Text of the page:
Neighborhoods was only about two months away from opening, and I still hadn’t settled on a roaster. I was looking for exceptional coffee that cared about the grower and was without a precocious attitude, which can sometimes run through the artisan coffee industry. It had to be fair trade, small batch roasted, with growers who were so identifiable that I could know their working conditions myself. Though I found some places that cared about the grower, I couldn’t truly say whether or not it was exceptional coffee. The main problem was that I’d only ever worked at Starbucks and didn’t have a well developed palate.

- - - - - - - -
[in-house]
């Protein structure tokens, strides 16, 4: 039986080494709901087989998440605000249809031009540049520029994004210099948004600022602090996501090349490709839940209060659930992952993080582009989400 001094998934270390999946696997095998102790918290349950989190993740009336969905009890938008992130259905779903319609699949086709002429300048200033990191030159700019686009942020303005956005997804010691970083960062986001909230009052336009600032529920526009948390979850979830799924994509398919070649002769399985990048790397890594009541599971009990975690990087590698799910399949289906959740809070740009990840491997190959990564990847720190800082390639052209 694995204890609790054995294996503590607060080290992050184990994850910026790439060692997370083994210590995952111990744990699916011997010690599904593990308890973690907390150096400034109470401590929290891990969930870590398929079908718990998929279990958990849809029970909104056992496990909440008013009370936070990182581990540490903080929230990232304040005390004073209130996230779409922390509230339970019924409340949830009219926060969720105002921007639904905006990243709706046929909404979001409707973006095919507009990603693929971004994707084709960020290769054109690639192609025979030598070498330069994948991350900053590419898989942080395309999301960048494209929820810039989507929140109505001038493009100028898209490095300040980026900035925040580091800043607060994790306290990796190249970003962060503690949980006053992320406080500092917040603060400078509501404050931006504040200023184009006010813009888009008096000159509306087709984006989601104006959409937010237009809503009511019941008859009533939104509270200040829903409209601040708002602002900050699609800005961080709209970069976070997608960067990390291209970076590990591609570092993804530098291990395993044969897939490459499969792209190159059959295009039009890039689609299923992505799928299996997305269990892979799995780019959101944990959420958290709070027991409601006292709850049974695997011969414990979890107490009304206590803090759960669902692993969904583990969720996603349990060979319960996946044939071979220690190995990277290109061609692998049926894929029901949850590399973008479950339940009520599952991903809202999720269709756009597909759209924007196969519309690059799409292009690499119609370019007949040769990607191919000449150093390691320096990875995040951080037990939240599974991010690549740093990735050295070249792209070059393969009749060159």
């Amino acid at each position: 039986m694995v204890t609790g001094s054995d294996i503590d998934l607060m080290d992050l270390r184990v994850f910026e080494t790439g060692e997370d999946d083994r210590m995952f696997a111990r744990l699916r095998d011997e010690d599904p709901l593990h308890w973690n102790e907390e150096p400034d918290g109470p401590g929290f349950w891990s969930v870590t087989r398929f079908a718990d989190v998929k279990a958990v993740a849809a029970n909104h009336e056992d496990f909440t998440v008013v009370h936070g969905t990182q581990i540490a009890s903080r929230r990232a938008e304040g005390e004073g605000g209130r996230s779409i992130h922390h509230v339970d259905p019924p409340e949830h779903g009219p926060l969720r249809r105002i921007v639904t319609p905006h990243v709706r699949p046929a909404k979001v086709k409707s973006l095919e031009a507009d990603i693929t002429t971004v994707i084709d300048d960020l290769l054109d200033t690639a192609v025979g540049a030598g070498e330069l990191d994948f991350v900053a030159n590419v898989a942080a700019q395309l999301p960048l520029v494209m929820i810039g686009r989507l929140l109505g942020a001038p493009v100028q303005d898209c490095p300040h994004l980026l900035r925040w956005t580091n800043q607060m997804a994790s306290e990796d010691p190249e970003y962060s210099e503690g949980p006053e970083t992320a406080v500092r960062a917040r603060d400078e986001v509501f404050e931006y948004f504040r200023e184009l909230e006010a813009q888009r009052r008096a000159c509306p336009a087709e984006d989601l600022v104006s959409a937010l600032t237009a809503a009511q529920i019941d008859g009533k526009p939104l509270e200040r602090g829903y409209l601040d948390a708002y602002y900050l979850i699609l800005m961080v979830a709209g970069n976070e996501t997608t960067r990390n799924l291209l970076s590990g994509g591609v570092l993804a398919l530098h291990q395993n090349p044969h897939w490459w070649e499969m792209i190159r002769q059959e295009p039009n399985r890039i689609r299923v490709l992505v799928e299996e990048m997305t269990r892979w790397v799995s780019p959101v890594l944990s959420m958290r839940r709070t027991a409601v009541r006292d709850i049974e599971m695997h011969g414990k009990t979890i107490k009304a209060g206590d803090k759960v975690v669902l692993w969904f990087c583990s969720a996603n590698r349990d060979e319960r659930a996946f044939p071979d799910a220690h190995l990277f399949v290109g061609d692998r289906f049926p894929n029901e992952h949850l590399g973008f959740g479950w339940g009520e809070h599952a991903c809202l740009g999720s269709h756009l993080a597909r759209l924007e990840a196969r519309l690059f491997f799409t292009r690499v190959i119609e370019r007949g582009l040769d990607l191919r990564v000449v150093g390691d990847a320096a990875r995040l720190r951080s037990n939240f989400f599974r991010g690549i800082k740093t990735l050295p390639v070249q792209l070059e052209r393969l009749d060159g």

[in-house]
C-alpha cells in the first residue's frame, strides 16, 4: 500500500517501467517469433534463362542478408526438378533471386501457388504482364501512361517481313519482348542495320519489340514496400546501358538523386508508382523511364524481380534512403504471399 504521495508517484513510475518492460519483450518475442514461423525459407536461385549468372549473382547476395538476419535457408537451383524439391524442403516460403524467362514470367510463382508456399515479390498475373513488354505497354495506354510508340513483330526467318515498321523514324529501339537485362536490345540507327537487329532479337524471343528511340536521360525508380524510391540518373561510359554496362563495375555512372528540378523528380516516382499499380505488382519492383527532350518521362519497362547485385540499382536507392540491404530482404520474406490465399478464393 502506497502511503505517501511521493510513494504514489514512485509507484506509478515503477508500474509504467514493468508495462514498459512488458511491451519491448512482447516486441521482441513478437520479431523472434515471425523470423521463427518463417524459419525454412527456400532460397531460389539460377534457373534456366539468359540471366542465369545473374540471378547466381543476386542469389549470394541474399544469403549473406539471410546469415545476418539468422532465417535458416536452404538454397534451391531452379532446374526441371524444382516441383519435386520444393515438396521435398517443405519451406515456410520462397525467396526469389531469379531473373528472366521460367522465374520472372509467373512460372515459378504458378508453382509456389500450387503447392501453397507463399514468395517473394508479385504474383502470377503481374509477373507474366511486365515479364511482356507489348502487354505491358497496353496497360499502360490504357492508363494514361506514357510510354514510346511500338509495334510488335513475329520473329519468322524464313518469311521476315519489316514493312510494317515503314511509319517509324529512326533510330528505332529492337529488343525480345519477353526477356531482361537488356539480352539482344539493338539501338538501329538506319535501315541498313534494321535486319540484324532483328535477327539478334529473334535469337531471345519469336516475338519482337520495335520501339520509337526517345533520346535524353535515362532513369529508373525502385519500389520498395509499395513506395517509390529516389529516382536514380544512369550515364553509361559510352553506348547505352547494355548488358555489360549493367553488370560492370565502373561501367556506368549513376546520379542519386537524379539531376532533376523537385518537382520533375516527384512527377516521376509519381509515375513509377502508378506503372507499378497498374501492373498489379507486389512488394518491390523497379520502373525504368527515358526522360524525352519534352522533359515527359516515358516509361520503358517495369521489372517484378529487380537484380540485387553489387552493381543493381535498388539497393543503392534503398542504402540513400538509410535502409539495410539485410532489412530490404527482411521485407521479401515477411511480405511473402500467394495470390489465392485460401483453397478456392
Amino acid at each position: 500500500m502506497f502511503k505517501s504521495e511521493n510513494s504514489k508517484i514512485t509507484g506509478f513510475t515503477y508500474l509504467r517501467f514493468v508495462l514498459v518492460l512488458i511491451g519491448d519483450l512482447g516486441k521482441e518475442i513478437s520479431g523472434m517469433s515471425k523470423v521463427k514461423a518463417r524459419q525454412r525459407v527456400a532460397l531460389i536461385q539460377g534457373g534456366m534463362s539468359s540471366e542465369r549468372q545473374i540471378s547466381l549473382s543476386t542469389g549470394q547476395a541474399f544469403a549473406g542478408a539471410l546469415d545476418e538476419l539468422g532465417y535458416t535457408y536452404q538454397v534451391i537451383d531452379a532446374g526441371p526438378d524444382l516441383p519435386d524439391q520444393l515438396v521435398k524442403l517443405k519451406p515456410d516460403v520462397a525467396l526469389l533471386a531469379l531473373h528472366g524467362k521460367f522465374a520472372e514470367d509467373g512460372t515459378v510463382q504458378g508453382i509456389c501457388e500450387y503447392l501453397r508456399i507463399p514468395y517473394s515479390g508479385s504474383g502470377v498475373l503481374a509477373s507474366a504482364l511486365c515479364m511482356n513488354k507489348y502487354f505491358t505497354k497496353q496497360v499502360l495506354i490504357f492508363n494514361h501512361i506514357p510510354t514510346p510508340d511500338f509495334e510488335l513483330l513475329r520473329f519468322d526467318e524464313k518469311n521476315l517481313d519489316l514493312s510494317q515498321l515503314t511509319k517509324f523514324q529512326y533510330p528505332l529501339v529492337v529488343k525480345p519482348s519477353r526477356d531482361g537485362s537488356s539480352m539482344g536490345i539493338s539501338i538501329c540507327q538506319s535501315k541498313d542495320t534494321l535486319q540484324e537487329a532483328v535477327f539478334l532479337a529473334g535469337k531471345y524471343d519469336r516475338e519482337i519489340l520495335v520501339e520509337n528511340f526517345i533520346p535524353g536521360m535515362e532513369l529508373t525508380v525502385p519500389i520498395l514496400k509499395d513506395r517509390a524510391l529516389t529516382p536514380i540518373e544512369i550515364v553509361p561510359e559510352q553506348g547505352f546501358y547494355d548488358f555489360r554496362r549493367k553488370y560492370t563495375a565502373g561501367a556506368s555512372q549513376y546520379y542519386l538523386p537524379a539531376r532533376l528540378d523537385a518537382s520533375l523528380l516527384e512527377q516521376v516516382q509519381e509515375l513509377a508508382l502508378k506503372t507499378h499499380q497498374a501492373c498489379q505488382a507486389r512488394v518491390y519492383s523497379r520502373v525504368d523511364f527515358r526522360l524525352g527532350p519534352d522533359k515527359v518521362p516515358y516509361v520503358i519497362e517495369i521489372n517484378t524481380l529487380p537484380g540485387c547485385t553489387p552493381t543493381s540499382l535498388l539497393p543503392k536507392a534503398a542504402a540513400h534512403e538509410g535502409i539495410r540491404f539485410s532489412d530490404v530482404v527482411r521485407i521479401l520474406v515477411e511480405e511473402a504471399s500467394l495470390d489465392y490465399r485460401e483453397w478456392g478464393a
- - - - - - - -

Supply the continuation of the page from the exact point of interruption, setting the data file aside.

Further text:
Again, another friend to the rescue. His name was Cabell and he was known in the Boston coffee industry. At the time, he worked for the Thinking Cup and had won lots of latte art championships. He’s gone on to be the Latte Art World Champion three times since we’ve opened. He also has 44.9k followers on Instagram: two things I learned just now when I googled him to spell his name correctly for his shout out. At least for what I intended to be a shout out, after reading about him these days it appears to be more like name dropping. Anyway, he by all means knew what exceptional coffee tasted like. So, I wrote to roasters all over the U.S. and they sent us samples, Intelligentsia, MadCap- other buzzword and excellent names in the world of coffee. They would send me their coffee. He would come over and taste it with Charlotte, Kristy and I and tell us what we should be noticing. I didn’t know what a coffee bloom was until he brought his own kettle, showed us how to pour it and explained what good coffee should be doing. (In case you’re wondering, a “coffee bloom” is simply the given name for when the hot water contacts the grounds and Co2 is released creating a “bloom”. It rises up in a beautiful way and changes to a lighter color. I’d like to meet whoever coined it; it’s a great word choice.) He would pick apart the bean and tell me about the color and the shell, throwing away $20 bags of coffee because they weren’t worth our time. And he did it just to be nice and because he loved coffee. He taught us many things about coffee, training our palette, having fun, and building our knowledge.